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Obama's Stimulus Package: A Pricey Experiment

By Andrea Tantaros

President-elect Barack Obama is prepping to jam another massive stimulus plan down our throats. Lately, the president-elect has been hitting the media circuit to sell this monstrosity and each time he launches into his pitch he proves that what he lacks in actual specifics he makes up for in vocabulary. But is this bloated bill just a ruse for another big, federally funded bailout for struggling states?

According to Obama, his road and sewer stimulus package would pump billions into things like "infrastructure" and "green jobs." Wait a minute: nobody is saying that the failure to spend over $700 billion on roads and sewers created this mess, and no one saying that new sewers will get us out of it. Obama has insisted that we must invest in what works. How do we know green jobs will work and provide a return? We don't. And it's quite a pricey experiment to find out.

What's most troubling is the notion that more taxpayer money is heading right for states that are in the red. Just a few weeks ago, governors and mayors made their way to Washington, DC to hound Obama for a handout. Now mayors across America have submitted over 11,000 proposals for some bailout cash including one to fund a mob museum in Vegas. Talk about a real gamble in Sin City. Is Tony "The Ant" Spilotro really our best bet?

Take New York for example, a state that's in financial ruin. The Empire State is facing a $15 billion budget deficit. Why would we encourage a state that spent itself into disaster to spend more? There are workers already repairing sewers and roads around the Big Apple and America. Will Obama give money that will be spent on existing jobs or hire thousands of new sewer workers?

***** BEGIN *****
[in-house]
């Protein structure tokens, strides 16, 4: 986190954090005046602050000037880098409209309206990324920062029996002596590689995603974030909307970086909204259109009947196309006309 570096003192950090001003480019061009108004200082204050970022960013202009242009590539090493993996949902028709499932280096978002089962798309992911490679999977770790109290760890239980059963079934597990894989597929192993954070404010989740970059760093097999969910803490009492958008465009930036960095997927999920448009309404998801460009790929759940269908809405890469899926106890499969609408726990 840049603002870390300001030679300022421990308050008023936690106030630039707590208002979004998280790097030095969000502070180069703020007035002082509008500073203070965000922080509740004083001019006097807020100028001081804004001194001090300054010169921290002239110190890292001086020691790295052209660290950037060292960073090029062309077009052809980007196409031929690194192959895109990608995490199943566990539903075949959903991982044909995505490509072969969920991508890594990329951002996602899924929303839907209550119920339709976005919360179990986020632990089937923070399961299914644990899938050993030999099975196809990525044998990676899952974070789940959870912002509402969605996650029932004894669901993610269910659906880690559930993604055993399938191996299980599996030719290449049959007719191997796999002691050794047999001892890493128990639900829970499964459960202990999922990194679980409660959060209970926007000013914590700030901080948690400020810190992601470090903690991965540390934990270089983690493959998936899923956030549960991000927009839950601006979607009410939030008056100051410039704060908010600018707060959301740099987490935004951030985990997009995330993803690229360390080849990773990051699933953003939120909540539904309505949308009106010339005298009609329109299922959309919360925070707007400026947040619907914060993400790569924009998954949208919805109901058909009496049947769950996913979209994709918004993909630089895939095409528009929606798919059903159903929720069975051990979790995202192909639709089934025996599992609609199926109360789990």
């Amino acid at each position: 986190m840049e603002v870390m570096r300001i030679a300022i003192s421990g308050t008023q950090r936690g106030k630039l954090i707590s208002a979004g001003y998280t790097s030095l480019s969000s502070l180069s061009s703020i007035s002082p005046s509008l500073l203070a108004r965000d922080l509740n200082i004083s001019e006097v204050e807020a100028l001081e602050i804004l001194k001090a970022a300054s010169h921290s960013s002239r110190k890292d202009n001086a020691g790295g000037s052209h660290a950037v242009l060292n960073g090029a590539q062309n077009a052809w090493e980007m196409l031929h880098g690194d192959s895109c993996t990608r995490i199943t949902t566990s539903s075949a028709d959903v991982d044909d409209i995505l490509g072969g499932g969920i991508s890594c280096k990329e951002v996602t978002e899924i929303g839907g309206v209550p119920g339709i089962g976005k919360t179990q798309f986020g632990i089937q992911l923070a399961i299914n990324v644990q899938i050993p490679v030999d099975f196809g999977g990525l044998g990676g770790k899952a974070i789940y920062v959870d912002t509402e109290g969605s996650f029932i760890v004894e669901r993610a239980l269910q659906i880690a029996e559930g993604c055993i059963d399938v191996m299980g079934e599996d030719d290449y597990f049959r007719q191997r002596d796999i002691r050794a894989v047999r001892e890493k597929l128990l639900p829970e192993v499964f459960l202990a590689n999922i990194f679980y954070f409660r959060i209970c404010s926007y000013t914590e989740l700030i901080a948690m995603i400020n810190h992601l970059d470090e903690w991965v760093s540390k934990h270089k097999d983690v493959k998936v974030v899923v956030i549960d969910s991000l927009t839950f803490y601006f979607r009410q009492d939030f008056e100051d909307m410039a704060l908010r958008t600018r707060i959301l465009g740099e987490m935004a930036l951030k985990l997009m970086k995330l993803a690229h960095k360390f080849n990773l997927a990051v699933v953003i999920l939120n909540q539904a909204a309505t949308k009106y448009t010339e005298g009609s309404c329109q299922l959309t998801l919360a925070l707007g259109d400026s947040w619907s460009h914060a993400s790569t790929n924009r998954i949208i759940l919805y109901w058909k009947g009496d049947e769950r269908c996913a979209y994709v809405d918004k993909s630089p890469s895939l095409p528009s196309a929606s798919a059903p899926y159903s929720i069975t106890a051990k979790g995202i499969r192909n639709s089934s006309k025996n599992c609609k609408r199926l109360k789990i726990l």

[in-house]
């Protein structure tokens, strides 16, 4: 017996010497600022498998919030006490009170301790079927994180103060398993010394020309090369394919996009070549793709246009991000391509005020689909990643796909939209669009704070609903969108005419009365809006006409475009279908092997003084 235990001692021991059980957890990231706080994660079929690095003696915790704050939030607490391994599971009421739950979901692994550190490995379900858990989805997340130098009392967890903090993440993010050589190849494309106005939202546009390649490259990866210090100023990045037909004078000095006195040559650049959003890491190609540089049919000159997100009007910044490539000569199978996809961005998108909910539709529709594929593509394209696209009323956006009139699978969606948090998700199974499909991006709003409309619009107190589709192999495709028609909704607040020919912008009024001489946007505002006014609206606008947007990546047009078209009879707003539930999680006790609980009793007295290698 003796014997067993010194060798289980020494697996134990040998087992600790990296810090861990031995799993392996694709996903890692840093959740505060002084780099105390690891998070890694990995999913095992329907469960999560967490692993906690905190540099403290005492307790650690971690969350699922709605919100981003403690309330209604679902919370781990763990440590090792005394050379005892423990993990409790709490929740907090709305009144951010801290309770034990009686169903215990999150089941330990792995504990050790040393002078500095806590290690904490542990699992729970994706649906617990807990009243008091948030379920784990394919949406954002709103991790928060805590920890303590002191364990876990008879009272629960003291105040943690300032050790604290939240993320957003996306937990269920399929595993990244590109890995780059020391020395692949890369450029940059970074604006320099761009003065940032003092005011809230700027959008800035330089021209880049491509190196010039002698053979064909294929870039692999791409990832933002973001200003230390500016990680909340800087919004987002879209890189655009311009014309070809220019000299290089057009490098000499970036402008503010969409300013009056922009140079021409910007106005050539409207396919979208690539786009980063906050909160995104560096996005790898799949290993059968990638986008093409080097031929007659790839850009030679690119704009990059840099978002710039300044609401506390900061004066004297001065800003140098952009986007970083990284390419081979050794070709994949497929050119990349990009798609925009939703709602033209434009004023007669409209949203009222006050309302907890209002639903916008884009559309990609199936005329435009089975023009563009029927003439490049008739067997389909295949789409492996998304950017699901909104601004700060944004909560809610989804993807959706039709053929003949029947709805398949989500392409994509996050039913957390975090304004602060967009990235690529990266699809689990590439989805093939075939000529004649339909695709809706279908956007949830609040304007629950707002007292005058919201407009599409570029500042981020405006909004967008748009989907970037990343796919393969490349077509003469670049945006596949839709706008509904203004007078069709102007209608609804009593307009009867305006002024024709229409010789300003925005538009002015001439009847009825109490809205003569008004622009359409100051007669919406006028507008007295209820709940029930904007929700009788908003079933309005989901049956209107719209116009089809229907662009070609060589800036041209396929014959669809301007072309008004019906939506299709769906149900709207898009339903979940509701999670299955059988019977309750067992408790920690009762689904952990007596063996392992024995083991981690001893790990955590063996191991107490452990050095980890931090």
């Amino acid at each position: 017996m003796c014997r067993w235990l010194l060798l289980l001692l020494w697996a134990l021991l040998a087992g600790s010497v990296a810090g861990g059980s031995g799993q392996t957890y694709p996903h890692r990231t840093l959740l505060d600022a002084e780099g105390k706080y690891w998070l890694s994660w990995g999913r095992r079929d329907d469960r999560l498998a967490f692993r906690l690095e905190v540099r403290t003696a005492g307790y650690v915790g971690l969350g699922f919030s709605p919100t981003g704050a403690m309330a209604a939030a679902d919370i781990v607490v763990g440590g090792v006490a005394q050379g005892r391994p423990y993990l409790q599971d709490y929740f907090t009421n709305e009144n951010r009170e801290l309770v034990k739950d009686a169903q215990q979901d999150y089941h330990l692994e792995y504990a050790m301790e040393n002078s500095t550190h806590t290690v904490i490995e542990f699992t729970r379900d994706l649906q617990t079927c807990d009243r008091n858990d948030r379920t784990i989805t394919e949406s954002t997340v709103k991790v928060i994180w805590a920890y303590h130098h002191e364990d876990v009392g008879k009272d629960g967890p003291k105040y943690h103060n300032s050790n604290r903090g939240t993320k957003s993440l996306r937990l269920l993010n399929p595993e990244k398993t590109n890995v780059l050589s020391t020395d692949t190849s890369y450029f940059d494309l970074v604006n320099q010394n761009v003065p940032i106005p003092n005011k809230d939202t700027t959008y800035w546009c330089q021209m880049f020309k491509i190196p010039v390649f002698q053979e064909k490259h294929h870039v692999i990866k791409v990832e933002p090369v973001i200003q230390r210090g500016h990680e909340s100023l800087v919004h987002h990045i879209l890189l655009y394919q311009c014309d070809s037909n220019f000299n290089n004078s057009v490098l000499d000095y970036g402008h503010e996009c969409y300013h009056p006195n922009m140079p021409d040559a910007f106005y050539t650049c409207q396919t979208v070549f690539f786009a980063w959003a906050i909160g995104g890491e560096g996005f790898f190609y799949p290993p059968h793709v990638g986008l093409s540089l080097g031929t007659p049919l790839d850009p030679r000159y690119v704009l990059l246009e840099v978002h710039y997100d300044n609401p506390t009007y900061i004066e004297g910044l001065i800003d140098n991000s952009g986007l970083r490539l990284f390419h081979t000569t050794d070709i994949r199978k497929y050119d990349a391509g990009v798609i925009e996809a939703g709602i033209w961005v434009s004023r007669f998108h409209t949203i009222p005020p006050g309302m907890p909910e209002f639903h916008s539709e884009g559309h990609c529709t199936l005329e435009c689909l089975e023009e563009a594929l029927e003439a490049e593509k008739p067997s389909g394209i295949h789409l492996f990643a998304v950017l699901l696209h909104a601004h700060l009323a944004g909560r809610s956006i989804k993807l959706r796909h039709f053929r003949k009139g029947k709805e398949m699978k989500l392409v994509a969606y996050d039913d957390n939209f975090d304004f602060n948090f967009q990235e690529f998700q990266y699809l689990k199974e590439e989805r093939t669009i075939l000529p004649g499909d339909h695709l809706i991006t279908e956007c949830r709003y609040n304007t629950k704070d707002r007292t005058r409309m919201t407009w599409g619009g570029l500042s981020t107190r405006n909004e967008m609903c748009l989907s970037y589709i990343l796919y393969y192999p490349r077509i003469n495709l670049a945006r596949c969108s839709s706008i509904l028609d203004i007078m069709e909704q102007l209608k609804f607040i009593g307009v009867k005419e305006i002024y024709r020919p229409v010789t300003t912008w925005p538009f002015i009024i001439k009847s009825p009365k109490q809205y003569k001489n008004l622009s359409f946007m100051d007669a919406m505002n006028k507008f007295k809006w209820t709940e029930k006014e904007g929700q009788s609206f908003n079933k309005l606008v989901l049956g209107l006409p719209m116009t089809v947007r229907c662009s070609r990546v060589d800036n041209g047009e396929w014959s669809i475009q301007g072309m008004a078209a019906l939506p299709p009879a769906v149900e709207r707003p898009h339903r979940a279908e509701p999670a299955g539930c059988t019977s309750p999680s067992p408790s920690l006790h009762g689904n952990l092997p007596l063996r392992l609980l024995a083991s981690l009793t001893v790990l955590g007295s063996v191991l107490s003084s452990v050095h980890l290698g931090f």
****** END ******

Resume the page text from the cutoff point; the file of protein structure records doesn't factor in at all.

According to Obama, "only government can break the vicious cycles that are crippling our economy...where an inability to lend and borrow stops growth and leads to even less credit." What our future president doesn't understand is that the vicious cycles were caused by the government through the creation of Fannie Mae and Freddie Mac, and the refusal to regulate, in part because there was a belief that a regulation would prevent the prosperity associated with owning a home. How do we expect government to be part of the solution? According to CNBC we have allocated 7 trillion to fix our economic crisis and there is $300 billion currently left in TARP. Is that not enough?

Obama is refusing to ask the same question that homeowners didn't answer when the mortgage mess was going on: Can we afford to borrow this money? At some point we are mortgaging our national security by letting developing countries buy our debt. The more we spend the less we have to spend on our national defense. What if China develops distaste for buying our debt? Maybe refusing to borrow more money might be the best thing for us. Sort of like the way parents cut off a frivolous child's allowance.

On the campaign trail Obama campaigned for balanced budgets. This might be his first broken promise. While we wait to hear answers about what this massive deficit spending will do to our currency, to inflation and to our national security even Obama admits that his recovery plan alone will not solve all the problems that led us into this crisis.

But for a trillion dollars, it better.

Andrea Tantaros is a Republican political commentator and Fox News columnist. Her commentary can be found at